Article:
I first read The Double Helix in the 1970's and remembered that it read like a novel and that it started with a hike in the Alps. When I saw this annotated version I bought it immediately and read it again. The original text was as I remembered - lively, descriptive of a time and place (European academia in the 1950's) and also descriptive of how science is accomplished but without losing the reader in a haze of actual scientific complexity. Many people, then and now, have faulted Watson for his treatment of Rosalind Franklin in the book, but as sexist as his language rings in our ears now, if The Double Helix had been a novel, I doubt few would comment. For this is a book about people, whose motives and prejudices will never be as pure as we might wish - then it truly would be a boring book as others have found it in these reviews. And if you think the ethics and competitiveness are out of line in this book, try "And the Band Played On" by Randy Shilts about the HIV epidemic and the cutthroat scientists looking to take credit for the discovery of the virus. Nothing has changed. Because the characters (who just happen to be scientists) have egos and grant money and Nobel Prizes on the line.

The annotations in this edition of The Double Helix are often revealing, and the appendices, including one on the difficulties in getting the book published initially due primarily to fear of libel suits from the many people potentially offended by Watson's descriptions, are full-blooded and well worth reading on their own (with the exception of the exert from Watson's other book which discusses receiving his Nobel and his trip to Stockholm, the style of writing of which does not match that of The Double Helix).

The last lines of the last chapter of the book are among my favorite closing lines of any book, fiction or non: "But now I was alone, looking at the long-haired girls near St. Germain de Prés and knowing they were not for me. I was twenty-five and too old to be unusual." Does this sound like a dull book on science? If you have a curious mind, read this book and make your own judgments.
4 of 4 people found the following review helpful
Almost a novel on how science really works 19 May 2013
By J. Picó - Published on Amazon.com
Format: Hardcover Verified Purchase
There are several aspects I like of this book:
- it is a vivid account of a historically important scientific event that has eventually affected our lives. Unlike a book of history, this can be read almost as a novel, thus making it amenable for a broad public (no prior technical knowledge is required either).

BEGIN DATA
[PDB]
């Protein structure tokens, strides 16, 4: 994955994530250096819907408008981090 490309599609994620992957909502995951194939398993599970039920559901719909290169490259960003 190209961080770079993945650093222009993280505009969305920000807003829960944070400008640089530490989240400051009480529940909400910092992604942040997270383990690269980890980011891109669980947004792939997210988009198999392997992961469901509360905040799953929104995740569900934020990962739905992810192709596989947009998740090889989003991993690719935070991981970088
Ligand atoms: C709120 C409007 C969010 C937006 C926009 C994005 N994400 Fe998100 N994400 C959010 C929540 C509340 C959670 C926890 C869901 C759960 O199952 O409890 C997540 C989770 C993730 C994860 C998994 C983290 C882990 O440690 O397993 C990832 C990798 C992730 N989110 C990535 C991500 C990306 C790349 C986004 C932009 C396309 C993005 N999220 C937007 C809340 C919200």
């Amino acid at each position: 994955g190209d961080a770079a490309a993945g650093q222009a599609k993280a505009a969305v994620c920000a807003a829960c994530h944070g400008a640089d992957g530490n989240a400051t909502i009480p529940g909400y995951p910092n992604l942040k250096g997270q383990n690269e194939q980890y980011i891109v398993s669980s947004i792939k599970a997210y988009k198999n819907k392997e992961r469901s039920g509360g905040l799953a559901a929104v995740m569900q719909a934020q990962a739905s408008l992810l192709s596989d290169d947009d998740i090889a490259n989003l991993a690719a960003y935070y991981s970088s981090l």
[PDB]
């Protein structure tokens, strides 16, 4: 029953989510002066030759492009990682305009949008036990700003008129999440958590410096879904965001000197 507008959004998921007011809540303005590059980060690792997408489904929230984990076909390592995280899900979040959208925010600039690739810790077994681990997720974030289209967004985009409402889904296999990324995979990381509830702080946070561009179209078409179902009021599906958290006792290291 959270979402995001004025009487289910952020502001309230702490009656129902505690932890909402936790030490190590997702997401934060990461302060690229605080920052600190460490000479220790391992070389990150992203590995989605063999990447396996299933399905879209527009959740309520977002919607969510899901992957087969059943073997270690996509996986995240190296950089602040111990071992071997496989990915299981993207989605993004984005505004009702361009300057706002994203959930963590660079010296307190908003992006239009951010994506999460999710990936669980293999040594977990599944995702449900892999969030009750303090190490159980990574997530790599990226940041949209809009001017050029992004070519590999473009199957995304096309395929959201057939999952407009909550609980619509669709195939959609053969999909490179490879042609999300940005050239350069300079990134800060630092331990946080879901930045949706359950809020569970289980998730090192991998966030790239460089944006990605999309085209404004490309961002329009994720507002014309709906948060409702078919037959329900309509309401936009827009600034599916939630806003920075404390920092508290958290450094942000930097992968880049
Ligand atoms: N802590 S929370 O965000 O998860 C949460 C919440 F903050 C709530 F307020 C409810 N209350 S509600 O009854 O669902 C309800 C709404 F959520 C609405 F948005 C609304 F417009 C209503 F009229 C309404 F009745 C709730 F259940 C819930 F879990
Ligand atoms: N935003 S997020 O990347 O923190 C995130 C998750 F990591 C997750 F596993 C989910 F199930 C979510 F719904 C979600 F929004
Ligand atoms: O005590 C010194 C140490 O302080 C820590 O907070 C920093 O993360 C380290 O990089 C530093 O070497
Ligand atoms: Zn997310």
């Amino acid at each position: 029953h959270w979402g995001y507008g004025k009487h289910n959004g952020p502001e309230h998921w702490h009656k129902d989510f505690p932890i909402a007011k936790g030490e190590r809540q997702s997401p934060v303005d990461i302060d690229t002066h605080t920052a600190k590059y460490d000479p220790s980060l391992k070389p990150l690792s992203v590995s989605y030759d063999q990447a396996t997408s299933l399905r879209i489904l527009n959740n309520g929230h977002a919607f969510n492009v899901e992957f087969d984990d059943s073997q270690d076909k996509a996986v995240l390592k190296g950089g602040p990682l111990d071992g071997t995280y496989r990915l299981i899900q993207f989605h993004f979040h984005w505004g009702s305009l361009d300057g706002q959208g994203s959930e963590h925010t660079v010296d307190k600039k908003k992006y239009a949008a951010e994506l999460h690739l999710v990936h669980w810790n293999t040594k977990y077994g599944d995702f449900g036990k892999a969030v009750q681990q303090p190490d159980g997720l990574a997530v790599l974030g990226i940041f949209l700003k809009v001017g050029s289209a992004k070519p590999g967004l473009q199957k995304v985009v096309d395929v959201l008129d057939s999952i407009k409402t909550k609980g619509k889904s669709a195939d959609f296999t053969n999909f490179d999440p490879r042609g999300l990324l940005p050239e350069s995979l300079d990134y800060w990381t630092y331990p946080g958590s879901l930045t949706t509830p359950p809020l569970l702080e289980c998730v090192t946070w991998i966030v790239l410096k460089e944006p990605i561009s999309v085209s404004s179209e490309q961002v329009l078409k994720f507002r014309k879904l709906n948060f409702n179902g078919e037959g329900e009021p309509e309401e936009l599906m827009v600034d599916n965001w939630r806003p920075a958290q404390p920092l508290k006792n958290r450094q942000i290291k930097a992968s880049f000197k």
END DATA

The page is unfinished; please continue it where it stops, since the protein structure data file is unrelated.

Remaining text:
- it clearly shows how science works. How the personal biases introduced by culture, character, etc. clearly affect what you study, and how you study it. It is striking seen how Franklin and Wilkinson despising of abstract modelling impeded them to get the right answer, in spite of the clear experimental advantage they had.
- finally, even if written by Watson, the figure of Crick is pervasive. Crick had an incredible capability for abstract thinking, and his figure is often shadowed by that of Watson.
4 of 4 people found the following review helpful
Reading it again after 30 some years 18 April 2013
By Nobuo Monji - Published on Amazon.com
Format: Hardcover Verified Purchase
I was a foreign student from Japan and a Biochemistry undergraduate student, when I first read it. Had difficulty understanding many of the nuances involved in the story, But, after getting Ph.D. in Biochemistry and close to 40 years in R&D, I enjoyed tremendously re-reading the book. The old photos and correspondences helped me understand what I missed last time as well. Essential book to keep in my library.
2 of 2 people found the following review helpful
A must have! 18 Mar. 2013
By Mark H. Ainsworth - Published on Amazon.com
Format: Hardcover Verified Purchase
Reading this book is like going to a museum of DNA history. I'm a biology teacher and I show "Life Story" (aka Double Helix) every quarter in my non-major's biology class. It is absolutely fascinating to read this book to hear Jim Watson's take on the whole event. Absolutely worth every penny and more!